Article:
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Bacterial Infections of the Central Nervous System

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BACTERIAL MENINGITIS

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Meningitis, an infection of the subarachnoid space and leptomeninges caused by a variety of pathogenic organisms, continues to be an important source of mortality and morbidity. Despite the introduction of new vaccines that prevent the most severe causes, bacterial or purulent meningitis remains the most important form of meningitis in the United States in terms of incidence, sequelae, and ultimate loss of productive life. Aseptic meningitis, usually caused by viruses, especially enteroviruses, is more common; however, significant sequelae are uncommon, and the disease is usually self-limited. Granulomatous meningitis, caused either by Mycobacterium tuberculosis or fungi, is a major cause of neurologic injury and death in the developing world.

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PATHOGENESIS AND EPIDEMIOLOGY

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The most common progression of infection in children with bacterial meningitis is hematogenous spread from the nasopharynx followed by bacterial entry into the subarachnoid space where the cerebrospinal fluid (CSF) contains few fixed or circulating scavenger cells to remove bacteria. Different bacteria cross the blood-brain barrier using a variety of cell surface receptors. There is poor opsonic and bactericidal capability in the CSF, so there is not a rapid cellular or humoral immune response, and bacteria can grow to the level of 106 to 107 organisms per milliliter of CSF. Meningitis may also occur as a direct extension from a contiguous focus or as a result of congenital, traumatic, or surgical disruption of normal anatomic barriers. Examples of such disruption include congenital dermal sinuses along the craniospinal axis, basilar skull fractures, and placement of CSF shunts.

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Many of the neurologic sequelae of bacterial meningitis are a consequence of altered physiology due to the host’s inflammatory response to the infecting organism (Fig. 226-1). In the subarachnoid space, components of the surface of the multiplying bacteria (lipopolysaccharide, lipo-oligosaccharide, teichoic acid) stimulate generation of proinflammatory cytokines (tumor necrosis factor [TNF]-α, interleukin [IL]-1β, IL-6, platelet activating factor [PAF], and others). These, in turn, increase adhesion of leukocytes to cerebral vascular endothelium, promoting increased blood-brain barrier permeability and migration of leukocytes into the subarachnoid space. White blood cell (WBC) and endothelium-derived reactive oxygen species, and perhaps nitric oxide, then participate in altering cerebrovascular reactivity. Cerebral edema associated with meningitis represents a combination of vasogenic, cytotoxic, and interstitial edema. Cerebral perfusion is reduced in meningitis in approximately 30% of children in whom brain blood-flow studies have been performed. Cerebral edema not only contributes to reduced cerebral perfusion, but may also cause cerebral herniation due to increased intracranial pressure.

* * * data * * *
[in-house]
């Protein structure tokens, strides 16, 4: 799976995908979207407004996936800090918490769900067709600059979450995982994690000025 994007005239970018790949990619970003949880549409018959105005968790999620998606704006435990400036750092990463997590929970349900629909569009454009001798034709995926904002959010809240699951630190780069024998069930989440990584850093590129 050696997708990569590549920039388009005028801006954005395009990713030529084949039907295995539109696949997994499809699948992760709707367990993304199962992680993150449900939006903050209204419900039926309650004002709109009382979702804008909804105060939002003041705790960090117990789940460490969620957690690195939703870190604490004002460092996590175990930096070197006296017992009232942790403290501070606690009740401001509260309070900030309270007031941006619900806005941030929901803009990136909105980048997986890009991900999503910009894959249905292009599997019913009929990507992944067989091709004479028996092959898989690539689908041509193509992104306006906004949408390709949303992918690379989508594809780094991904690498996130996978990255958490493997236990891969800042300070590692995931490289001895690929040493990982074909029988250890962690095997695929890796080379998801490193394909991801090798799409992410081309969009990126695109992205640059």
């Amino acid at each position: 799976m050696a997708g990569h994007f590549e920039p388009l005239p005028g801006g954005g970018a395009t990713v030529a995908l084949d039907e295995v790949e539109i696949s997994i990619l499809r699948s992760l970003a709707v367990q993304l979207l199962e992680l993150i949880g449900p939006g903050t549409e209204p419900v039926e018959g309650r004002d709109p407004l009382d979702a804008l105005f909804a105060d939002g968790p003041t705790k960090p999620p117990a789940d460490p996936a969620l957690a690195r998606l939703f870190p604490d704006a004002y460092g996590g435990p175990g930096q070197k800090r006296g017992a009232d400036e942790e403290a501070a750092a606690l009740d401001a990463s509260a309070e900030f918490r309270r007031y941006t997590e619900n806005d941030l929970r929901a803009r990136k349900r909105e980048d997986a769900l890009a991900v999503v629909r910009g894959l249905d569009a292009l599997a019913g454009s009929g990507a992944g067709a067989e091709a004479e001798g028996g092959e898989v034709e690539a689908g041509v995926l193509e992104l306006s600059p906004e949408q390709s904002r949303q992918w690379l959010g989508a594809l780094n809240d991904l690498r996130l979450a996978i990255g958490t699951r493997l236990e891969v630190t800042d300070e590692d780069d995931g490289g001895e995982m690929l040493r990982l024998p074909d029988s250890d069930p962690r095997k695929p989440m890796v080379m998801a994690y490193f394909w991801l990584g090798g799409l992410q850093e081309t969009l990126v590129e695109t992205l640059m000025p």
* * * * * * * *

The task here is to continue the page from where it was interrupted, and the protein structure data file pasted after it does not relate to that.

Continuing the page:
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FIGURE 226-1

Pathophysiologic changes that occur in the brain in response to invasion by bacteria in meningitis. Note that different regions of the brain may be hyperperfused or hypoperfused. LPS, lipopolysaccharide; TNF, tumor necrosis factor.

Graphic Jump Location
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Direct cytotoxic neuronal injury, frequently found in postmortem studies, is ...

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